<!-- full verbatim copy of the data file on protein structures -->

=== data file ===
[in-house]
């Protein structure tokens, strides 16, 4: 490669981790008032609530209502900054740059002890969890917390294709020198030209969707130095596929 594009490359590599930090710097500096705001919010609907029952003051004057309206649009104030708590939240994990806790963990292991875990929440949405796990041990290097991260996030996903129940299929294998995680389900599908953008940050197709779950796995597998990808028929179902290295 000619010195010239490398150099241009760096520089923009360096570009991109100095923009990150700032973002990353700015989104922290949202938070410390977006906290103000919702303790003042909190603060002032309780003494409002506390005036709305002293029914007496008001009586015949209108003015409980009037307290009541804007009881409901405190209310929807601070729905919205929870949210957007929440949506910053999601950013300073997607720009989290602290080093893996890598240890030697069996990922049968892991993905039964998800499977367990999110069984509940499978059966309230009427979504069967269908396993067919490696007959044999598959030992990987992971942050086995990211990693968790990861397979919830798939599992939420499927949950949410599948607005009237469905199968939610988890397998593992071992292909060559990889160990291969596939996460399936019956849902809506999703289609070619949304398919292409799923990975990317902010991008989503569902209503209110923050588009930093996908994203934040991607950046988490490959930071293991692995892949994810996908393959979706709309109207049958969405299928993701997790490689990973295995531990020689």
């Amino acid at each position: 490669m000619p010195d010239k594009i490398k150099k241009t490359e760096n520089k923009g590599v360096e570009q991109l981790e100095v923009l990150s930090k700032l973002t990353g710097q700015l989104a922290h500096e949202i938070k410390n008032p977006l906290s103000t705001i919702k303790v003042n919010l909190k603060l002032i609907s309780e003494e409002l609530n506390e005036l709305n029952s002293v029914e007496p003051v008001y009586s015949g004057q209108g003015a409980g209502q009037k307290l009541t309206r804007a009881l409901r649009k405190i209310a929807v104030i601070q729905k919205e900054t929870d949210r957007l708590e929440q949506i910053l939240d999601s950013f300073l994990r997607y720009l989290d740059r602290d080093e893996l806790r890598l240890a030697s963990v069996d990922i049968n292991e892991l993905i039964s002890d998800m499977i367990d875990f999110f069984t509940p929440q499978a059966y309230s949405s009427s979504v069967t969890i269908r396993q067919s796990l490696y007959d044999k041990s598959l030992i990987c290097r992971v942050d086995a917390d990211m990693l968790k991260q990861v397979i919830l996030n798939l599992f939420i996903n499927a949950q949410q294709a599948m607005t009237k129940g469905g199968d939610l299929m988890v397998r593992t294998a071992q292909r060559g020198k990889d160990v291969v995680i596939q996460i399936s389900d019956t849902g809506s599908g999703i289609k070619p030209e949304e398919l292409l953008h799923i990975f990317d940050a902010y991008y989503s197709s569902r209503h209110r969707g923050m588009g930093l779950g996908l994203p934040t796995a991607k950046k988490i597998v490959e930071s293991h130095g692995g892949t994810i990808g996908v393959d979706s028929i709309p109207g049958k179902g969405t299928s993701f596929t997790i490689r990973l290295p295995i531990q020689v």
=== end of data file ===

[in-house]
């Protein structure tokens, strides 16, 4: 490669981790008032609530209502900054740059002890969890917390294709020198030209969707130095596929 594009490359590599930090710097500096705001919010609907029952003051004057309206649009104030708590939240994990806790963990292991875990929440949405796990041990290097991260996030996903129940299929294998995680389900599908953008940050197709779950796995597998990808028929179902290295 000619010195010239490398150099241009760096520089923009360096570009991109100095923009990150700032973002990353700015989104922290949202938070410390977006906290103000919702303790003042909190603060002032309780003494409002506390005036709305002293029914007496008001009586015949209108003015409980009037307290009541804007009881409901405190209310929807601070729905919205929870949210957007929440949506910053999601950013300073997607720009989290602290080093893996890598240890030697069996990922049968892991993905039964998800499977367990999110069984509940499978059966309230009427979504069967269908396993067919490696007959044999598959030992990987992971942050086995990211990693968790990861397979919830798939599992939420499927949950949410599948607005009237469905199968939610988890397998593992071992292909060559990889160990291969596939996460399936019956849902809506999703289609070619949304398919292409799923990975990317902010991008989503569902209503209110923050588009930093996908994203934040991607950046988490490959930071293991692995892949994810996908393959979706709309109207049958969405299928993701997790490689990973295995531990020689």
């Amino acid at each position: 490669m000619p010195d010239k594009i490398k150099k241009t490359e760096n520089k923009g590599v360096e570009q991109l981790e100095v923009l990150s930090k700032l973002t990353g710097q700015l989104a922290h500096e949202i938070k410390n008032p977006l906290s103000t705001i919702k303790v003042n919010l909190k603060l002032i609907s309780e003494e409002l609530n506390e005036l709305n029952s002293v029914e007496p003051v008001y009586s015949g004057q209108g003015a409980g209502q009037k307290l009541t309206r804007a009881l409901r649009k405190i209310a929807v104030i601070q729905k919205e900054t929870d949210r957007l708590e929440q949506i910053l939240d999601s950013f300073l994990r997607y720009l989290d740059r602290d080093e893996l806790r890598l240890a030697s963990v069996d990922i049968n292991e892991l993905i039964s002890d998800m499977i367990d875990f999110f069984t509940p929440q499978a059966y309230s949405s009427s979504v069967t969890i269908r396993q067919s796990l490696y007959d044999k041990s598959l030992i990987c290097r992971v942050d086995a917390d990211m990693l968790k991260q990861v397979i919830l996030n798939l599992f939420i996903n499927a949950q949410q294709a599948m607005t009237k129940g469905g199968d939610l299929m988890v397998r593992t294998a071992q292909r060559g020198k990889d160990v291969v995680i596939q996460i399936s389900d019956t849902g809506s599908g999703i289609k070619p030209e949304e398919l292409l953008h799923i990975f990317d940050a902010y991008y989503s197709s569902r209503h209110r969707g923050m588009g930093l779950g996908l994203p934040t796995a991607k950046k988490i597998v490959e930071s293991h130095g692995g892949t994810i990808g996908v393959d979706s028929i709309p109207g049958k179902g969405t299928s993701f596929t997790i490689r990973l290295p295995i531990q020689v």